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Joined: 08/31/2008
A Long death for Floppy Disks

I've probably kept floppy disk drives in my computer much longer than most. I think the 5 1/4" made it all the way to my Pentium II system, and I still have a 3 1/2" drive in my current Quad Core system.

Floppy disks are an interesting story. I remember that early Sierra adventure games that used the AGI interface would ship with bad sectors on the floppy disk. They were marked bad on purpose and served as a form of copy protection. I found all of this out after running a surface scan (remember those?) on disk 1 of Space Quest II one day. Turns out I had no reason to panic, but at the time I thought my SQ2 days were OVER.

Is the further limitation of floppy disk options the market going to cause any sort of price change, or did we see the last adjustment to floppy disks and floppy drive pricing years ago? Sometimes things become so niche that the companies still producing them realize they can raise prices a little bit. I hope this isn't the case. I have a retro-PC to build in the near future...

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Mark Vergeer
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Joined: 01/16/2006
Half life...

Back at University we were always kidding about Half-life. Way before the game ever came out. On a lot of occasions we actually lost data transporting it on floppy disc because the media was unreliable. We introduced the use of the word half-life. If you wanted to take data home you'd better make sure the half-life on those floppies is at least 30 minutes :P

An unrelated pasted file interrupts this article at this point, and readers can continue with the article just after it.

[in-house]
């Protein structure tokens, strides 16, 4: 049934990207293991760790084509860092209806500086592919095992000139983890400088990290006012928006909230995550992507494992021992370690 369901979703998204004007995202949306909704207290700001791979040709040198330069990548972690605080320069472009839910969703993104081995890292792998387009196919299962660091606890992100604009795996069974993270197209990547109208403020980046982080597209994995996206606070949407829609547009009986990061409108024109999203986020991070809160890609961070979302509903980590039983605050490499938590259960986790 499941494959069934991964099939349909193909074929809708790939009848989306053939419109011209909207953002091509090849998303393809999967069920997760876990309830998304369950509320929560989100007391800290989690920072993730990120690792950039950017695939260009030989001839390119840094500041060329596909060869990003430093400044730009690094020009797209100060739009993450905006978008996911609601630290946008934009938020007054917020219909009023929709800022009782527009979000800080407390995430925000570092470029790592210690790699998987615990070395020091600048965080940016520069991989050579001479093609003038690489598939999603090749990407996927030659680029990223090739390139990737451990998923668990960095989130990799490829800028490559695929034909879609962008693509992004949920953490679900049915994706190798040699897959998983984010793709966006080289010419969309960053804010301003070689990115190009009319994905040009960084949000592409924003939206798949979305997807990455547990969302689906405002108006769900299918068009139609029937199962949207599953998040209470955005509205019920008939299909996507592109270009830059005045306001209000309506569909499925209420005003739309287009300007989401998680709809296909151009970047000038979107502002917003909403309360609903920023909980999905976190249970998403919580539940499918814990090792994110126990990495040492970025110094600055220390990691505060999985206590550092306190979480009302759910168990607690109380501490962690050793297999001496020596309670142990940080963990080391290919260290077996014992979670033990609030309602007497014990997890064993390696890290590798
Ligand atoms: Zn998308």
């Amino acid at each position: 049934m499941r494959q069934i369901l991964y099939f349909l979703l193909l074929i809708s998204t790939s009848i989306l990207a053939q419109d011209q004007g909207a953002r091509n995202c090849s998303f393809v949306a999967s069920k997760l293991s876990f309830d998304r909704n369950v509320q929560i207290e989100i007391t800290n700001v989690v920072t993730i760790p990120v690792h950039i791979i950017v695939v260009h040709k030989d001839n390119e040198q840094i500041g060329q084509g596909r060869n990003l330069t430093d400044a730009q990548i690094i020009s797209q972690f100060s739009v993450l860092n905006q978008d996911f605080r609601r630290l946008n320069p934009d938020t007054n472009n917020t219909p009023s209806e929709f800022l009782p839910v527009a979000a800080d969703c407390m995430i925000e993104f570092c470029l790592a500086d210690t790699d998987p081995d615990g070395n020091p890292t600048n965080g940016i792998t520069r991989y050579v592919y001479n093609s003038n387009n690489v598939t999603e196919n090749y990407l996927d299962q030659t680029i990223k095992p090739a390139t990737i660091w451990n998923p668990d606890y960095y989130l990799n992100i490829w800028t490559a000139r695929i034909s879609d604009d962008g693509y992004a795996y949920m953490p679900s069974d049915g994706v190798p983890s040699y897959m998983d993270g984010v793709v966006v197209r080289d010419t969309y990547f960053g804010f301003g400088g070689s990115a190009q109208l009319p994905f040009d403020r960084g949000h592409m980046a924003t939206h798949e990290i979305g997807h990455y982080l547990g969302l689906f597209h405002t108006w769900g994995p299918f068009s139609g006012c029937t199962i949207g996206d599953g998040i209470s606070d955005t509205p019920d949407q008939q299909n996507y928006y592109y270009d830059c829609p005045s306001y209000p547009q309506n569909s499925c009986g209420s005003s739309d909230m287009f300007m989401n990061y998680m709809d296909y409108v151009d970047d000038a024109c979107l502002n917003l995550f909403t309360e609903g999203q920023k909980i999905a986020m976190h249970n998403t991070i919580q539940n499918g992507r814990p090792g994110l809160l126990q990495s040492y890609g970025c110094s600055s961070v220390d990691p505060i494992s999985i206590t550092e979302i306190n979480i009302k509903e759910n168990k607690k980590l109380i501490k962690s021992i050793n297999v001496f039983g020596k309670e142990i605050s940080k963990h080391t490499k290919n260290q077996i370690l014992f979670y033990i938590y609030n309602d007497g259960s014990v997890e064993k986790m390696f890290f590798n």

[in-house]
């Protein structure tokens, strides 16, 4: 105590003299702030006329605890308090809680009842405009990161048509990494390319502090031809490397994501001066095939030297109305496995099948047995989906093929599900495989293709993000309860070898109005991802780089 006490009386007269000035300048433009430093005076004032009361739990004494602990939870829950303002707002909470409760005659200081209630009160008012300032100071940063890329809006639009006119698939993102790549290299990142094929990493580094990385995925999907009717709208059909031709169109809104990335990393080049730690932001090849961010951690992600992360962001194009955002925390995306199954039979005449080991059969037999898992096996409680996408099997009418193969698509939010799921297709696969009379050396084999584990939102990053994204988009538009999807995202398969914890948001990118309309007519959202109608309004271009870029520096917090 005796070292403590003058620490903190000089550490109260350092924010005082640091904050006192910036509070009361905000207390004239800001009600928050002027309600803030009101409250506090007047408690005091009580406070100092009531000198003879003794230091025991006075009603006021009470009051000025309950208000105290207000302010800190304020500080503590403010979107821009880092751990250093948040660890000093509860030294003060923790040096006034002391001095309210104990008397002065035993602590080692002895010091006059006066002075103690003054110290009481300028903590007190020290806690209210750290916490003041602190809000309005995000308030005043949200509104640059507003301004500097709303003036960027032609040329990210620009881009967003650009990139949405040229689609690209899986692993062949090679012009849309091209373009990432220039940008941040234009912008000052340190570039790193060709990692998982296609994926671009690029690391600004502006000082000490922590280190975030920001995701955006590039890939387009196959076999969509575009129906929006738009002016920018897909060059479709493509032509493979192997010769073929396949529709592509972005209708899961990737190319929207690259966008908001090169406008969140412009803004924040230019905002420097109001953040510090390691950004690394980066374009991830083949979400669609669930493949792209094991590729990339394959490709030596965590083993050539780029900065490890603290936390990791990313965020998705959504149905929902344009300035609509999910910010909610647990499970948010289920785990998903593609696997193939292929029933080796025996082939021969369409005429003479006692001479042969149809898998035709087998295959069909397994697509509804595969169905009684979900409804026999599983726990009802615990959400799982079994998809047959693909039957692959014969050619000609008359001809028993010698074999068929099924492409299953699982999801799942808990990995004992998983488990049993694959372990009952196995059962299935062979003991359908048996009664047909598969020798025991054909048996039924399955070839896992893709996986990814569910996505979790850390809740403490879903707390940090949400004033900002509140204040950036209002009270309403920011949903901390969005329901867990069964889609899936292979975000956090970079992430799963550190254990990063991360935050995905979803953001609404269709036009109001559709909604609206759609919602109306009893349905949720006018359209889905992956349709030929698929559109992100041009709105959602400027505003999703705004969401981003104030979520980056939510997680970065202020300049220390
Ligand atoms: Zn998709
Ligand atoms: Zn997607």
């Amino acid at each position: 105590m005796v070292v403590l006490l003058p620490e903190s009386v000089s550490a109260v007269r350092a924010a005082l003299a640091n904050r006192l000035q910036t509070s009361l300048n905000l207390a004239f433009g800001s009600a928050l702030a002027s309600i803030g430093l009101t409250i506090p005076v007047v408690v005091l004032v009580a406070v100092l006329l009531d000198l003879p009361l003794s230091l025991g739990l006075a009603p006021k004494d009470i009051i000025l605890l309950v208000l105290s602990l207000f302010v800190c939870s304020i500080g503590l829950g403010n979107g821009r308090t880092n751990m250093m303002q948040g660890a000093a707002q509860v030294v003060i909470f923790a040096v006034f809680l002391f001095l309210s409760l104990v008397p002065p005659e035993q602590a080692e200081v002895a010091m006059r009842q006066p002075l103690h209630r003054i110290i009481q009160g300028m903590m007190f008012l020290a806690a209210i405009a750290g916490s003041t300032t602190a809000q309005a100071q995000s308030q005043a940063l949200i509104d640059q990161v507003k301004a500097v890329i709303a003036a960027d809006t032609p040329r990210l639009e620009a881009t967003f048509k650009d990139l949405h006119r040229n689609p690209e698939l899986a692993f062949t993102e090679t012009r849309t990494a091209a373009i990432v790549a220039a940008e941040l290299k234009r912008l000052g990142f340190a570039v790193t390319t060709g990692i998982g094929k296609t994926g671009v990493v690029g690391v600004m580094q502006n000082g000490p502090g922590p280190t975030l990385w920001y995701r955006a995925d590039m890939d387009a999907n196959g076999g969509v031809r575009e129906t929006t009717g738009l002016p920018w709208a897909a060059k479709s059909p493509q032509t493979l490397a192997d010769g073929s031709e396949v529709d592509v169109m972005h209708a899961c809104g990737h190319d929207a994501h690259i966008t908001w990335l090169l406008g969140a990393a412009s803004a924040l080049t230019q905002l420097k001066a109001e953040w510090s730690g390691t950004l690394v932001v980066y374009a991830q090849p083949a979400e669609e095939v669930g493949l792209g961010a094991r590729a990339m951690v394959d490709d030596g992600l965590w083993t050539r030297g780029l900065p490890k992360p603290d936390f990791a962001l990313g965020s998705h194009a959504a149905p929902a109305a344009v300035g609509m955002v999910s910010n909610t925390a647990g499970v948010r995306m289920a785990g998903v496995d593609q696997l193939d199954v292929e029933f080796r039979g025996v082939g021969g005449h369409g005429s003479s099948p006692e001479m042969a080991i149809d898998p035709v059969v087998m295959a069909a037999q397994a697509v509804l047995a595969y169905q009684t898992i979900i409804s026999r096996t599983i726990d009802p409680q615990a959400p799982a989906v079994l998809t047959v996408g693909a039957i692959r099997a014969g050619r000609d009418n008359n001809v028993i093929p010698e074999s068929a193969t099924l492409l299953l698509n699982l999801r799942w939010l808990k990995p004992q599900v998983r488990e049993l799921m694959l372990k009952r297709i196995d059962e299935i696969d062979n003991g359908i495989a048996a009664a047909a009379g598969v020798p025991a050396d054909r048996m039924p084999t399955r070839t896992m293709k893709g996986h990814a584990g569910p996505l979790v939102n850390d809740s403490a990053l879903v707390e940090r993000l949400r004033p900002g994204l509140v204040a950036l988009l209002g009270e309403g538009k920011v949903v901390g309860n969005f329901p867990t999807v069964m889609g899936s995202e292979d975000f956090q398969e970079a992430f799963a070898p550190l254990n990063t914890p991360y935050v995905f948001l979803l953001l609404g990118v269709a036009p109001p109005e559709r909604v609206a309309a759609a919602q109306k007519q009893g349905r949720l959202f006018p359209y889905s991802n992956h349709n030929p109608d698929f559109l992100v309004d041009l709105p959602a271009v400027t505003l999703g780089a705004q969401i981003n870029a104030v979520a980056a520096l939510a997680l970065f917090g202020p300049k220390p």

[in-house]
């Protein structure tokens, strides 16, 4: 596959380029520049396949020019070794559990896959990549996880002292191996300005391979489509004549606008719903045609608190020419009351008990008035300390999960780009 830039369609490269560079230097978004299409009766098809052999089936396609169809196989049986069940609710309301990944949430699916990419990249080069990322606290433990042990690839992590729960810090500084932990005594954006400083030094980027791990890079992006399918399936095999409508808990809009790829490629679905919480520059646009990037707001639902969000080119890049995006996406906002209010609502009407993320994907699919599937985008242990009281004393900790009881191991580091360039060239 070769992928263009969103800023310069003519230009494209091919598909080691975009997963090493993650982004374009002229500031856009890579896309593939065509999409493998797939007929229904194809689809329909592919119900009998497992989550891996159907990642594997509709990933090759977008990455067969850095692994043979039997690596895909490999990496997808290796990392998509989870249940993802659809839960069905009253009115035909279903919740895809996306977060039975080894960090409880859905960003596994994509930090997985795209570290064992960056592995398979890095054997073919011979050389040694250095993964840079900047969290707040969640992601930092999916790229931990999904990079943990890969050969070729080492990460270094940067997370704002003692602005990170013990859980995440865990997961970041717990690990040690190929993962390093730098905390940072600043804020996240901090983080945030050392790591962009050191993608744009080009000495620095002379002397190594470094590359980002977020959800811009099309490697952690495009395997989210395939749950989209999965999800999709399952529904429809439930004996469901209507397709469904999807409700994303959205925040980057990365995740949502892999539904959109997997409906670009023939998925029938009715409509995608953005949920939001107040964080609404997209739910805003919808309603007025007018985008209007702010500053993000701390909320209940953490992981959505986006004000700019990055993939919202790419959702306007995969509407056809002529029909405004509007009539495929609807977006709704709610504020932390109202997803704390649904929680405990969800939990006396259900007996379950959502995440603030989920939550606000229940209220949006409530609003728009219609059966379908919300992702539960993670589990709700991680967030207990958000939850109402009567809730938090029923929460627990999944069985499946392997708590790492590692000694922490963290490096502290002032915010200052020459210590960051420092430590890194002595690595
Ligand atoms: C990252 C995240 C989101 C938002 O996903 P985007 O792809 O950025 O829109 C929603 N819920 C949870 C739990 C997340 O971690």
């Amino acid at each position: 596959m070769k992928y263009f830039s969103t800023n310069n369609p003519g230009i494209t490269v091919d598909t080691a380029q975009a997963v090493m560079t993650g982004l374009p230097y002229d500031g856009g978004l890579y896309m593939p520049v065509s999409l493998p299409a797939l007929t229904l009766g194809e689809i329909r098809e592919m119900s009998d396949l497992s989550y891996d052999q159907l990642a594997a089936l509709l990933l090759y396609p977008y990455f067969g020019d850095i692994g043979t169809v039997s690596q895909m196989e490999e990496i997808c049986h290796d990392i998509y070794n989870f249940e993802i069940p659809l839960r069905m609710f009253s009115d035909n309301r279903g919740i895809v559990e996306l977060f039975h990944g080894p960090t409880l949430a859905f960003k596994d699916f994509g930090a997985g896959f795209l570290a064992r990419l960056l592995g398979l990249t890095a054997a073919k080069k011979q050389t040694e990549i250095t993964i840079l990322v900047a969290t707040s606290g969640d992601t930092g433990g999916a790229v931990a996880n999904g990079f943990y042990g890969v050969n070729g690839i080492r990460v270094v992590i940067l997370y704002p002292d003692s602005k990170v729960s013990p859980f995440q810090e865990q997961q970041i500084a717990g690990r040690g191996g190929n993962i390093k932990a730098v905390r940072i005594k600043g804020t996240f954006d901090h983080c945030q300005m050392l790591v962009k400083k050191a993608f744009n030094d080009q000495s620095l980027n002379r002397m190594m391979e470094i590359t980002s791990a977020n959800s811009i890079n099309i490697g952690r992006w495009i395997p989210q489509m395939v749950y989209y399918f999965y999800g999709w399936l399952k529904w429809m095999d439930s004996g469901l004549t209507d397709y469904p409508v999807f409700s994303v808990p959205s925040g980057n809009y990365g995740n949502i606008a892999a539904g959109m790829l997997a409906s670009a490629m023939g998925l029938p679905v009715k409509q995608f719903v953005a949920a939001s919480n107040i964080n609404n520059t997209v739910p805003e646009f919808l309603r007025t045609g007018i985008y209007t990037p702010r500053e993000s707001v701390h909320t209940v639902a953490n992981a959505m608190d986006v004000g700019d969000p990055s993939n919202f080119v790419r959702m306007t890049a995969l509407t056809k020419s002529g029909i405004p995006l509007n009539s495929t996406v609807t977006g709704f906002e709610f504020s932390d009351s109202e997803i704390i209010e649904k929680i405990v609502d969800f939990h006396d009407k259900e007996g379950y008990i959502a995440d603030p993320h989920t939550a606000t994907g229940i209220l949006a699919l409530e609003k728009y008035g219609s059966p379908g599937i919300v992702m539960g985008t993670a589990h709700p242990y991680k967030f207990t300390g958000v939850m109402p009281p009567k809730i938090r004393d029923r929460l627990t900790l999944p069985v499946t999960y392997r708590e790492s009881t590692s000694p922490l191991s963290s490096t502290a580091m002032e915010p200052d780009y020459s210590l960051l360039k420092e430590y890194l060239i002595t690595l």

Back in the day it was no fun archiving a couple of megabytes of stuff downloaded from
ftp.funet.fi/pub/cbm
ftp.funet.fi/pub/atari

with the ARJ program spanning multiple discs using data protection switches only to find out that a couple of the discs exeeded their half-life :P

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John (not verified)
virtualize, virtualize, virtualize...

I played my first video game on a Amstrad/Schneider CPC6128 machine some 25 years ago. Around 1990 I started playing games for the PC and have been a passionate gamer ever since. I'm currently 42 years old and got myself quite a PC game collection over the years.

One of my biggest concerns was not being able to play my old games on newer machines. Old games have lots of compatibility issues with current versions of Windows (XP/Vista/Win7) and there is also the near-death of the floppy disk. Fortunately today we got emulators and virtualization technology - both absolutely great for playing old games.

I use DosBox (DOS emulator) for all my old DOS games and VirtualPC (Hypervisor) for all Win95/98/2K/XP games. I used WinImage to transform all my original floppy disks into "floppy disk images" which I can store on any device and mount easily in these virtual/emulated environments. Unfortunately some games had a disk copy protection based on bad sectors. I had to find myself a crack for those.

The fun thing is that I can now transport my virtual game environment to all kinds of devices. I can play my old games on any PC, laptop or even on my PocketPC/Smartphone. This way I can keep on enjoying my game collection - even better than in the old days.

No, the floppy will not be missed by me. Too many days of my life have I been waiting for a format/copy/install to be completed.

Greetings from Belgium.

Mark Vergeer
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John - good tips

I do the same with my old DOS-games. I use virtualization techniques to continue playing those older games. I do have an older PentiumIII machine running Windows98 with a Voodoo2 card but this will not last indefinitely and Virtualization is the safest bet yet.